"Overall, it's the strongest the show has been since season 2. ... Episode by episode it's been thrilling, and there have been some excellent arcs ... But it's sometimes hard not to notice the plot machinations that are going on to make sure that problems are set up for the future and that its core conflicts are not resolved too soon. ... Increasingly this feels like a series that needs to end, not now, not next season, but sooner than FX needs it to. "
—James Poniewozik, Time
"Overall, I would call season 4 of "Sons of Anarchy" quite a bit stronger than season 3, but it may also be the season that made me recalibrate my expectations for the series. ... It is a show with a lot of great performances. It is a show capable of great moments. But is it a great show, period? I thought that for sure a couple of years ago. Now, I'm doubtful."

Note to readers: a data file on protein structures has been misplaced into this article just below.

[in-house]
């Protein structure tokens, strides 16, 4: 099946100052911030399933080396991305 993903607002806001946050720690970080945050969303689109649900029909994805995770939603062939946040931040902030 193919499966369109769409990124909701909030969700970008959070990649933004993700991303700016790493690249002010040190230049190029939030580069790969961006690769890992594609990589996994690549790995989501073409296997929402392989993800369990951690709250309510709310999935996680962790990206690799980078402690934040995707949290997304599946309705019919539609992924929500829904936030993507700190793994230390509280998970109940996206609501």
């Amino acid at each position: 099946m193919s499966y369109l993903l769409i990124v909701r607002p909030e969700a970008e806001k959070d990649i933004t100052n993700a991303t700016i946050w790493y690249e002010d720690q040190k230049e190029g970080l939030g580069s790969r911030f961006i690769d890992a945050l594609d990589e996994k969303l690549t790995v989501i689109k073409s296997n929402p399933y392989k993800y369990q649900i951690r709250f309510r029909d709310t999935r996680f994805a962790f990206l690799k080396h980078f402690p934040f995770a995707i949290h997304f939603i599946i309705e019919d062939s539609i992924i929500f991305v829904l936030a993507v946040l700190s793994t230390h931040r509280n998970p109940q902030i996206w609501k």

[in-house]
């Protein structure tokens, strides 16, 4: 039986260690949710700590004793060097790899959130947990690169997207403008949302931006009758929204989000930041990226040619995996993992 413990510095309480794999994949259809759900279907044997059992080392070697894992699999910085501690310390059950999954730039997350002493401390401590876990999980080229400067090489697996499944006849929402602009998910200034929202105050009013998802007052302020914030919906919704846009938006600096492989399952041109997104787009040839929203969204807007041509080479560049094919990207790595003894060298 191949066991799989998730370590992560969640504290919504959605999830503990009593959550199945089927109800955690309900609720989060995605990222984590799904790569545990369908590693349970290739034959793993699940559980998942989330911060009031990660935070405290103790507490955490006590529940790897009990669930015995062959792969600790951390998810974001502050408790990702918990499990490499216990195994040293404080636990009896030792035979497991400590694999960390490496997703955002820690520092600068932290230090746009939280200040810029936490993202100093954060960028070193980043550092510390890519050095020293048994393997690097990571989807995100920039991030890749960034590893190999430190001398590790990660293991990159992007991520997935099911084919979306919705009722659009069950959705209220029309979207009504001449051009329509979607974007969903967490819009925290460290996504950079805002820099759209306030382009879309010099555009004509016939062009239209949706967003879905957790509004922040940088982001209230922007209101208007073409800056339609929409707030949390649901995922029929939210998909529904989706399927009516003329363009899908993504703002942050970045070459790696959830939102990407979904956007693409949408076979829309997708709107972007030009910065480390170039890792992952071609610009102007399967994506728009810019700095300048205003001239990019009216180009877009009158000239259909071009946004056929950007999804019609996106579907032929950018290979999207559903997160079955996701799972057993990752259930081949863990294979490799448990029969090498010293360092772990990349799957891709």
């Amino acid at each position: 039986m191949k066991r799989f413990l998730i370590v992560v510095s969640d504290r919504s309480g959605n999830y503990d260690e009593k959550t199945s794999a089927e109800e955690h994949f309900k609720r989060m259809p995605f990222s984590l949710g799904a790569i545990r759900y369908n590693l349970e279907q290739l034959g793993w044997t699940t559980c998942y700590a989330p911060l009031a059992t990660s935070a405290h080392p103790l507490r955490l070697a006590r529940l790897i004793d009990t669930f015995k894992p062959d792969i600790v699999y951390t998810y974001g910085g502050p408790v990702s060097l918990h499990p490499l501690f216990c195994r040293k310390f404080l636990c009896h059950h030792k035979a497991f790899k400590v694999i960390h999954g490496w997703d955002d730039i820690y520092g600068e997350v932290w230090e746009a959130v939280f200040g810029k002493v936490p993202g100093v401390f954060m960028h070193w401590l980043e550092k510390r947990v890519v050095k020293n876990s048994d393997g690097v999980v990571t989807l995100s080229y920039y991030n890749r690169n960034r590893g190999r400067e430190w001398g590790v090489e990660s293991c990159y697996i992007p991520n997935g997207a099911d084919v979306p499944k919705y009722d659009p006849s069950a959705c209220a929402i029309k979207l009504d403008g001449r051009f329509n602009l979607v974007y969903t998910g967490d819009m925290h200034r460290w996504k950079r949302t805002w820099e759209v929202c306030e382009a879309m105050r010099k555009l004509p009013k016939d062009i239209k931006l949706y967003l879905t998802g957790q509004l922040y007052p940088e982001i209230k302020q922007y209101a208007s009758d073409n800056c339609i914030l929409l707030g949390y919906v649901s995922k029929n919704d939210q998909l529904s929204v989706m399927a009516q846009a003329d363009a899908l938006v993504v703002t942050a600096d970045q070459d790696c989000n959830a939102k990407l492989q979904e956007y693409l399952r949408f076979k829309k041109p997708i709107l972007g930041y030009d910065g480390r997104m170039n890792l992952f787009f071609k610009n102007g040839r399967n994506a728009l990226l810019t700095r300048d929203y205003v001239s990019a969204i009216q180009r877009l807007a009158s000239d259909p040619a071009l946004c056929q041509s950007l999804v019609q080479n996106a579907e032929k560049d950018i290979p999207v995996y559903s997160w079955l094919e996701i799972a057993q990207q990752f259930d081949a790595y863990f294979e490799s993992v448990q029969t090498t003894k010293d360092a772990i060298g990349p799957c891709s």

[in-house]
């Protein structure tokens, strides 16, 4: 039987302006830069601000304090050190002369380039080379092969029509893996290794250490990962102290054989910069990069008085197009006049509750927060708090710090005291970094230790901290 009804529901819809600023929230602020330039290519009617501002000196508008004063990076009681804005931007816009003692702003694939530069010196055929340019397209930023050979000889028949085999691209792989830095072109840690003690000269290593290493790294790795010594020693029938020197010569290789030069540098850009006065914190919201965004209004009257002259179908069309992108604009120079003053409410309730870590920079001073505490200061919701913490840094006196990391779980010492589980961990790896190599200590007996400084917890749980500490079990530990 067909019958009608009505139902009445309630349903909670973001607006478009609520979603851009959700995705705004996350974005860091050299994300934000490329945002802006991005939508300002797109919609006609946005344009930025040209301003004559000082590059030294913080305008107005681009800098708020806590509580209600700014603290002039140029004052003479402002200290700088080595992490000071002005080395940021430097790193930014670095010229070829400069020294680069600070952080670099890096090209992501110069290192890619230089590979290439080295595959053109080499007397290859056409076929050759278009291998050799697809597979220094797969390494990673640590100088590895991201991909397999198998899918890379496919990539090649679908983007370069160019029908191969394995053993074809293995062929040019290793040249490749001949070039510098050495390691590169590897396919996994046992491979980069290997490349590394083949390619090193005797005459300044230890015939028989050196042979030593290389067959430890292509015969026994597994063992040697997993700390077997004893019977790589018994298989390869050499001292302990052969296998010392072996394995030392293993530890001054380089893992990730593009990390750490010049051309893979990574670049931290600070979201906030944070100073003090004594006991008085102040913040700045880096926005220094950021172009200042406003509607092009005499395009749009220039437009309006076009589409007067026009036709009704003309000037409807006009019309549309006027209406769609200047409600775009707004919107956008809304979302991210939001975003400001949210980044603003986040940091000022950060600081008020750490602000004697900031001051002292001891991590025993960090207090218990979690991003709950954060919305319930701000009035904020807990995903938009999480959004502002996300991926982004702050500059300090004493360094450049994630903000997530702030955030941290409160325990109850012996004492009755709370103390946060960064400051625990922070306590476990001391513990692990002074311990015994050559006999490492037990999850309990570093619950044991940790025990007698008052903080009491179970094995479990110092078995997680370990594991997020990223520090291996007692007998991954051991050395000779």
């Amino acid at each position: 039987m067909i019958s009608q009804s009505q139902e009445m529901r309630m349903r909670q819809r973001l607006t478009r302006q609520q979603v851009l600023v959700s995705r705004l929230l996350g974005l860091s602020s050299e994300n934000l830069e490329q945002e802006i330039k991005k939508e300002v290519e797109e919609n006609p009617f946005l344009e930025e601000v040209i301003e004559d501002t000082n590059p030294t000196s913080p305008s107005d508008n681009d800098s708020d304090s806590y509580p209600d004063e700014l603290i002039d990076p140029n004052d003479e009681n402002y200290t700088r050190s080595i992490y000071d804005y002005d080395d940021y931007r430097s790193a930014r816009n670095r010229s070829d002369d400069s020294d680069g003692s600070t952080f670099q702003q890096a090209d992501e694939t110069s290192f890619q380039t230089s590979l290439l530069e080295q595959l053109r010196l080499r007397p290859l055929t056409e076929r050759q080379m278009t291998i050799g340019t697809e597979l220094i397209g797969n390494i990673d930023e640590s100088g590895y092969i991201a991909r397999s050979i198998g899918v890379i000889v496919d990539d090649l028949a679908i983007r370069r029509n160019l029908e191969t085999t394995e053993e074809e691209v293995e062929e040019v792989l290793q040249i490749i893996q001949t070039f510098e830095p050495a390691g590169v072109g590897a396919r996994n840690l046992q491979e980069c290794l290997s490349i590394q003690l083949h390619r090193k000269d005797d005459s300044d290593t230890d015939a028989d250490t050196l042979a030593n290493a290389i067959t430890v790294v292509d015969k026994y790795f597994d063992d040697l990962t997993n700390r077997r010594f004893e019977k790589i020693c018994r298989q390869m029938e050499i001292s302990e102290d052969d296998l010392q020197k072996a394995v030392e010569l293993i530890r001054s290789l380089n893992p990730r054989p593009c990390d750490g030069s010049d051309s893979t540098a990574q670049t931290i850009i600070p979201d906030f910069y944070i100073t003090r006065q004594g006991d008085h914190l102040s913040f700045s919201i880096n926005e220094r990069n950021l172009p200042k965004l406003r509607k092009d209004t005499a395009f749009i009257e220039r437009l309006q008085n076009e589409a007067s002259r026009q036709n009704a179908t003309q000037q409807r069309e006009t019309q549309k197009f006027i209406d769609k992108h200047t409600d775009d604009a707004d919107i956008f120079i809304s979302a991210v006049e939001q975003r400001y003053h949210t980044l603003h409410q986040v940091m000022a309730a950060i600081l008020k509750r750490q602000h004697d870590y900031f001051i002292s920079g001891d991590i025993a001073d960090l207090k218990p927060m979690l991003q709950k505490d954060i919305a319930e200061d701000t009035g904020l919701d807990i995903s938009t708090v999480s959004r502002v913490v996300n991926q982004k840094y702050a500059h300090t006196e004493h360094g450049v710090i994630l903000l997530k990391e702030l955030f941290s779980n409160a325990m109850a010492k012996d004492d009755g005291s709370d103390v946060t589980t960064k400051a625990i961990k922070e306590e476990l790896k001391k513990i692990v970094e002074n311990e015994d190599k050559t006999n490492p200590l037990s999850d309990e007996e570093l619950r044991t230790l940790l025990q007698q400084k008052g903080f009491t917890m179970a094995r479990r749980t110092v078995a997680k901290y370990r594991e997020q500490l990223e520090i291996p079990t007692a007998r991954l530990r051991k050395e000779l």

—Alan Sepinwall, HitFix
"The fourth season of Sons Of Anarchy was fine, occasionally amazing, often absurd, and, in the end, full of unanswered prayers. I'll probably be back next year. But I won't expect much."
—Zack Handlen, A.V. Club
"There are still reasons to watch the show, I get that. Parts of this season worked, especially anything to do with Potter and Roosevelt and certain scenes between key cast members such as Tara, Gemma, Jax, Clay, Opie and Piney. Those performers and the emotional reality the show is able to create are really compelling at times. But, based on this finale, my expectations for the show are much, much lower going forward."
—Maureen Ryan, AOL TV
What do you think?
What did you think of last night's episode, and of the entire fourth season? Let us know in the comments section below.